Despite the positive outcomes that can result from providing physical therapy services to high-acuity patients, the term “early mobility” persists as the descriptor for this particular intervention. Early is defined in the Merriam-Webster dictionary as (1) near the beginning of a period of time and (2) before the usual or expected time. Relative to the first definition, not all “early mobilization” programs are initiated near the beginning of an ICU admission; rather, they are initiated when patients are best able to safely tolerate such interventions. Relative to the second definition, the available data would suggest that the usual time at which physical therapy interventions are initiated with critical care patients is either late or unnecessarily delayed, resulting in negative consequences for the patient. In either case, the use of the word “early” is imprecise and runs the risk of incorrectly characterizing the time point that it is trying to define. Rather than being early, available data would suggest that the initiation of these mobilization programs is probably “appropriately” timed rather than being “early.” What timing adjective would I suggest be used to describe this particular intervention? I do not know, perhaps “appropriately timed mobilization.” Of course, that term is cumbersome, too long, and besides “ATM” is too well ensconced as a banking term and thus has no chance of being used as a medical acronym.

To be fair, aggressive mobilization of patients in the ICU is not universally successful.7 Perhaps, the day will come when the presence of a physical therapist in the ICU constitutes the standard staffing model for this unique clinical environment8 rather than being an exception to the staffing model! Having physical therapists routinely treating patients in the ICU and serving as involved members of the medical team could help ensure that rehabilitation services are initiated at the most appropriate time and are most appropriate for that patient, thus helping ensure optimal outcomes.

OK, lets leave wordsmithing behind, think about specialization. I am happy to report that the Section's efforts to advance the specialization process are on track and moving forward. The Specialty Council, which is overseeing this process, continues to seek item writers and will be holding item writing workshops in 2018.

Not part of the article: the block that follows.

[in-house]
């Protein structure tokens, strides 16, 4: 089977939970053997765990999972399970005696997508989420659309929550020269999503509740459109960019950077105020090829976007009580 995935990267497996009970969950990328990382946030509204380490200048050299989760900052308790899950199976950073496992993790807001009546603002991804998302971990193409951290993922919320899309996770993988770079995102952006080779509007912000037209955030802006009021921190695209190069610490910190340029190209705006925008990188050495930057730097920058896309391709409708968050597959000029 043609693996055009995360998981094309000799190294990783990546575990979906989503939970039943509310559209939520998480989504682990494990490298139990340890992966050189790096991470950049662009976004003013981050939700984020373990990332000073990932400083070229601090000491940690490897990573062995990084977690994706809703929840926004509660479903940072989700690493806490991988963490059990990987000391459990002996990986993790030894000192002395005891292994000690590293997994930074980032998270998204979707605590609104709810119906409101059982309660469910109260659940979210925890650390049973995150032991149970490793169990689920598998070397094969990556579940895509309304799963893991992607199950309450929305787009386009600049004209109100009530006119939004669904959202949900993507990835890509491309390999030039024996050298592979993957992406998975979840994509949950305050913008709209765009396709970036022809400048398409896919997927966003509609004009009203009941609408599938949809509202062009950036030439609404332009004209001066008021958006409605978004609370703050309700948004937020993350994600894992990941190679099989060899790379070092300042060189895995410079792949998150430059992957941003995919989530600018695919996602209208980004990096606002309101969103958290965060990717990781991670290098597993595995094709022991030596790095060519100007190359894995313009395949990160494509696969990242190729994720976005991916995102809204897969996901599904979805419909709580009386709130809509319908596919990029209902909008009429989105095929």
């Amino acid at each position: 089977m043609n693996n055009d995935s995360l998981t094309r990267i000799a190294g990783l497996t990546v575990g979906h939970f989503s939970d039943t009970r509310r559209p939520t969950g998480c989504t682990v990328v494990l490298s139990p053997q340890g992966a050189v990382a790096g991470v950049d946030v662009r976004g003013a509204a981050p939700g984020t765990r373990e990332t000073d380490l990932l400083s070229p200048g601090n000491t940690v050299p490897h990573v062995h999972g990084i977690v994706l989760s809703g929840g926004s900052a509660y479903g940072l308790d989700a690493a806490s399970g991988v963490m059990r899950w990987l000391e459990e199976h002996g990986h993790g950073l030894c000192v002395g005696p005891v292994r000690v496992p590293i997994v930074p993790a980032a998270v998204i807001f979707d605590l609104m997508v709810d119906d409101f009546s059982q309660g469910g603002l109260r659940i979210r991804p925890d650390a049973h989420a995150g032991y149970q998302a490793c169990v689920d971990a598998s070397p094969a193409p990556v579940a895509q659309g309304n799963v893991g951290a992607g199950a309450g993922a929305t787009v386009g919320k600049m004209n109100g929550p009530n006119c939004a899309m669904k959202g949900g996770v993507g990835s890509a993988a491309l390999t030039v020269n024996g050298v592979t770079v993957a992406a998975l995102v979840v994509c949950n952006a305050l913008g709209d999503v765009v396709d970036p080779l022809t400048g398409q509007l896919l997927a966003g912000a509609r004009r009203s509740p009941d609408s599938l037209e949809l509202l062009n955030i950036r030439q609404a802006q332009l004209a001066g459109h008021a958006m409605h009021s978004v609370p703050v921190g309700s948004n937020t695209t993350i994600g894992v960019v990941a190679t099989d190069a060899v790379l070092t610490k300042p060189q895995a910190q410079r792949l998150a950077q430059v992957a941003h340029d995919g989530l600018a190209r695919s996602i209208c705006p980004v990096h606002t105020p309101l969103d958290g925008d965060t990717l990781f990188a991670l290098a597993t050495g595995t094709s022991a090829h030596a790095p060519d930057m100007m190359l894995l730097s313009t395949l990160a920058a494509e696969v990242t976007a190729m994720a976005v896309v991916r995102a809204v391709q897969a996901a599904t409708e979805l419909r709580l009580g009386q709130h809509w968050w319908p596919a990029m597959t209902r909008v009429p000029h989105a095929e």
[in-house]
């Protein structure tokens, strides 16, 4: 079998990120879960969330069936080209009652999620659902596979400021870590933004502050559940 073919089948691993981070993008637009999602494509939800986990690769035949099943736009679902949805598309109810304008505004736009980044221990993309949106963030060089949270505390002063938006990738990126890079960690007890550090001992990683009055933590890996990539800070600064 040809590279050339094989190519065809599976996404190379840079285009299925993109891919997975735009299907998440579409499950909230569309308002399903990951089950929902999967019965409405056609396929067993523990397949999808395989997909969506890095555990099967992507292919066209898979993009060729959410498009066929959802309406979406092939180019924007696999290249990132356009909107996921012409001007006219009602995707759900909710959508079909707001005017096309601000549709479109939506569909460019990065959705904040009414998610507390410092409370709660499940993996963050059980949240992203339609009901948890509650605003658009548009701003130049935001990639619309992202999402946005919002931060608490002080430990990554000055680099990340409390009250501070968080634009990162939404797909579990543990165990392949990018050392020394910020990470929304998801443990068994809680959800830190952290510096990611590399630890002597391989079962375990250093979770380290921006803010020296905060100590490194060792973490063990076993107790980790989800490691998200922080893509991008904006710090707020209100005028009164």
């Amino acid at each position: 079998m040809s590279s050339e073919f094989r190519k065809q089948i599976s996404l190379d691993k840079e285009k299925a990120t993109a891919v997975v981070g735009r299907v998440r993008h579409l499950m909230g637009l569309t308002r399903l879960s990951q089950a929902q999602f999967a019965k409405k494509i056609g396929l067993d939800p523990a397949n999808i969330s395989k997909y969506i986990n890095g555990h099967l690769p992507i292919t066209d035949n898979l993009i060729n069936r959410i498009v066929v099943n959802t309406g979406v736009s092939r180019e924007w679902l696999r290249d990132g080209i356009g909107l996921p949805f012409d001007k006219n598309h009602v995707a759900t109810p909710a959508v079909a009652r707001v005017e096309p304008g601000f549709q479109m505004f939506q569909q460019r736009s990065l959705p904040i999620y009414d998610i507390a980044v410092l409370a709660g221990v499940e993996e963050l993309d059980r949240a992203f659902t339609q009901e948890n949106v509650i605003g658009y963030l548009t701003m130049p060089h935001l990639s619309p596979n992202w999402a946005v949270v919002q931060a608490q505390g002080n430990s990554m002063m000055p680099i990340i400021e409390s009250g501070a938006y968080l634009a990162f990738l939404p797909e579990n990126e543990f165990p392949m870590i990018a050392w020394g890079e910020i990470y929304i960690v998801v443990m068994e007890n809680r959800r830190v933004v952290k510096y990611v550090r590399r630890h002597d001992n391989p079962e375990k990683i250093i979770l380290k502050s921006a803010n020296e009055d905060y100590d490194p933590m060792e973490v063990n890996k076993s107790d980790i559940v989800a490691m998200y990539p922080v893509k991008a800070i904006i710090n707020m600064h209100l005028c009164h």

Combined Sections Meeting (CSM) will be held in New Orleans in February 22-24, 2018. The business meeting for the Section will be held on Friday, February 23, 2018, from 6:30 to 8:00 PM. The Celebration of Life will be held immediately after the business meeting. Please plan on attending the business meeting as the Board of Directors of the Section is suggesting that the Section's name be changed to the Academy of Oncologic Physical Therapy of the American Physical Therapy Association, Inc., and that decision will be made in the business meeting.

Please seek me out at CSM, and let's talk about the Section.

G. Stephen Morris, PT, PhD, FACSM

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REFERENCES

1. Jette AM. Language matters. Phys Ther. 2016;96:754–755.
2. Morris P. Moving our critically ill patients: mobility barriers and benefits. Crit Care Clin. 2007;23:1–20.
3. Herridge MS, Tansey CM, Matte A, et al Functional disability 5 years after acute respiratory distress syndrome. N Engl J Med. 2011;364:1293–1304.
4. Weeks A, Campbell C, Rajendram P, Shi W, Voigt LP. A descriptive report of early mobilization for critically ill ventilated patients with cancer. Rehabil Oncol. 2017;35:144–150.
5. Engel HJ, Tatebe S, Alonzo PB, Mustille RL, Rivera MJ. Physical therapist-established intensive care unit early mobilization program: quality improvement project for critical care at the University of California San Francisco Medical Center. Phys Ther. 2013;93:975–985.
6. Aquaroni Ricci N, Aparecida Bordignon Suster É, de Moraes Paisani D, Dias Chiavegato L. Effects of early mobilisation in patients after cardiac surgery: a systematic review. Physiotherapy. 2017;103(1):1–12.
7. Callahan LA, Supinski GS. Early mobilization in the intensive care unit: help or hype? Crit Care Med. 2016;44:1239–1240.
8. Malone D, Ridgeway K, Nordon-Craft N, Moss P, Schenkman M, Moss M. Physical therapist practice in the intensive care unit: results of a national survey. Phys Ther. 2015;95(10):1335–1344.